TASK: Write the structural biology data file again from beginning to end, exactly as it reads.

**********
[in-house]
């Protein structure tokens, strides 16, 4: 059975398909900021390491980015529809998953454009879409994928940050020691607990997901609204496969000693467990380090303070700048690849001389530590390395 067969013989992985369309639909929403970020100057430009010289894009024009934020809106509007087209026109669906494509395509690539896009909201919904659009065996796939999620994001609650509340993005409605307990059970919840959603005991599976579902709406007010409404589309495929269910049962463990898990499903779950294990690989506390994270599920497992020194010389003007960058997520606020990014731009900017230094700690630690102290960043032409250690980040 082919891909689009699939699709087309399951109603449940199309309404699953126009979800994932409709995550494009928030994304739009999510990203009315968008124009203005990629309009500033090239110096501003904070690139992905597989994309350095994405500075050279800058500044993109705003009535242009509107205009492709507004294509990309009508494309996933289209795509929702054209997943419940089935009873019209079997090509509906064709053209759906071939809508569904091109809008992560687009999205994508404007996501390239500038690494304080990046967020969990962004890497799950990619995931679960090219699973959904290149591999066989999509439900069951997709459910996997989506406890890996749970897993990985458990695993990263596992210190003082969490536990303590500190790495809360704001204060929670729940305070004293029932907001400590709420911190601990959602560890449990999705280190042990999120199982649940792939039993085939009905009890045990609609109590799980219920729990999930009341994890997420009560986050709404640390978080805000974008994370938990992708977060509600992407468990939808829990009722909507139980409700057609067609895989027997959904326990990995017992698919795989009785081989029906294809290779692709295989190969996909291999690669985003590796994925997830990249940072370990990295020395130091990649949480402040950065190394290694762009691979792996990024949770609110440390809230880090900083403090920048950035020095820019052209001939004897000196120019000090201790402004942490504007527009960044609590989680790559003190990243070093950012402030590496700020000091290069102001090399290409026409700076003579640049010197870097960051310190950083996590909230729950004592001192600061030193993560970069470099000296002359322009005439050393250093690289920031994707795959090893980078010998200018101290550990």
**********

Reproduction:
[in-house]
């Protein structure tokens, strides 16, 4: 059975398909900021390491980015529809998953454009879409994928940050020691607990997901609204496969000693467990380090303070700048690849001389530590390395 067969013989992985369309639909929403970020100057430009010289894009024009934020809106509007087209026109669906494509395509690539896009909201919904659009065996796939999620994001609650509340993005409605307990059970919840959603005991599976579902709406007010409404589309495929269910049962463990898990499903779950294990690989506390994270599920497992020194010389003007960058997520606020990014731009900017230094700690630690102290960043032409250690980040 082919891909689009699939699709087309399951109603449940199309309404699953126009979800994932409709995550494009928030994304739009999510990203009315968008124009203005990629309009500033090239110096501003904070690139992905597989994309350095994405500075050279800058500044993109705003009535242009509107205009492709507004294509990309009508494309996933289209795509929702054209997943419940089935009873019209079997090509509906064709053209759906071939809508569904091109809008992560687009999205994508404007996501390239500038690494304080990046967020969990962004890497799950990619995931679960090219699973959904290149591999066989999509439900069951997709459910996997989506406890890996749970897993990985458990695993990263596992210190003082969490536990303590500190790495809360704001204060929670729940305070004293029932907001400590709420911190601990959602560890449990999705280190042990999120199982649940792939039993085939009905009890045990609609109590799980219920729990999930009341994890997420009560986050709404640390978080805000974008994370938990992708977060509600992407468990939808829990009722909507139980409700057609067609895989027997959904326990990995017992698919795989009785081989029906294809290779692709295989190969996909291999690669985003590796994925997830990249940072370990990295020395130091990649949480402040950065190394290694762009691979792996990024949770609110440390809230880090900083403090920048950035020095820019052209001939004897000196120019000090201790402004942490504007527009960044609590989680790559003190990243070093950012402030590496700020000091290069102001090399290409026409700076003579640049010197870097960051310190950083996590909230729950004592001192600061030193993560970069470099000296002359322009005439050393250093690289920031994707795959090893980078010998200018101290550990």